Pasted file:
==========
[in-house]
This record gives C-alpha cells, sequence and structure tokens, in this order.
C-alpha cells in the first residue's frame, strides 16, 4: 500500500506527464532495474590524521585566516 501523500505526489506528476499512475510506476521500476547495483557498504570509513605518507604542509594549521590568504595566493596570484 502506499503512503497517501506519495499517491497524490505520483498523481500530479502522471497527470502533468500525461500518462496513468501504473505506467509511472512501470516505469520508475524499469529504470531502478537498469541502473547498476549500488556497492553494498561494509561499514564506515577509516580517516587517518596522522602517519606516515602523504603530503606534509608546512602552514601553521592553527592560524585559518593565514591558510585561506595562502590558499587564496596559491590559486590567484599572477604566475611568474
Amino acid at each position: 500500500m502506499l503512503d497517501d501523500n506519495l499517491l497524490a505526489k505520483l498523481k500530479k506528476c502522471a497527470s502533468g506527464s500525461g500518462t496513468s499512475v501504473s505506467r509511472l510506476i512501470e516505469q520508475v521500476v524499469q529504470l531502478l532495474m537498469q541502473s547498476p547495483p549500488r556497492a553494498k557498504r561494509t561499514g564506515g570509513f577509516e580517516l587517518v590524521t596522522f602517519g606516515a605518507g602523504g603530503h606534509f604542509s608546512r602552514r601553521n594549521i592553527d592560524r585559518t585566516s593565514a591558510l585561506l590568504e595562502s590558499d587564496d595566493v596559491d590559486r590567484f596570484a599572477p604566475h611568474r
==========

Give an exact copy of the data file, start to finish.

[in-house]
This record gives C-alpha cells, sequence and structure tokens, in this order.
C-alpha cells in the first residue's frame, strides 16, 4: 500500500506527464532495474590524521585566516 501523500505526489506528476499512475510506476521500476547495483557498504570509513605518507604542509594549521590568504595566493596570484 502506499503512503497517501506519495499517491497524490505520483498523481500530479502522471497527470502533468500525461500518462496513468501504473505506467509511472512501470516505469520508475524499469529504470531502478537498469541502473547498476549500488556497492553494498561494509561499514564506515577509516580517516587517518596522522602517519606516515602523504603530503606534509608546512602552514601553521592553527592560524585559518593565514591558510585561506595562502590558499587564496596559491590559486590567484599572477604566475611568474
Amino acid at each position: 500500500m502506499l503512503d497517501d501523500n506519495l499517491l497524490a505526489k505520483l498523481k500530479k506528476c502522471a497527470s502533468g506527464s500525461g500518462t496513468s499512475v501504473s505506467r509511472l510506476i512501470e516505469q520508475v521500476v524499469q529504470l531502478l532495474m537498469q541502473s547498476p547495483p549500488r556497492a553494498k557498504r561494509t561499514g564506515g570509513f577509516e580517516l587517518v590524521t596522522f602517519g606516515a605518507g602523504g603530503h606534509f604542509s608546512r602552514r601553521n594549521i592553527d592560524r585559518t585566516s593565514a591558510l585561506l590568504e595562502s590558499d587564496d595566493v596559491d590559486r590567484f596570484a599572477p604566475h611568474r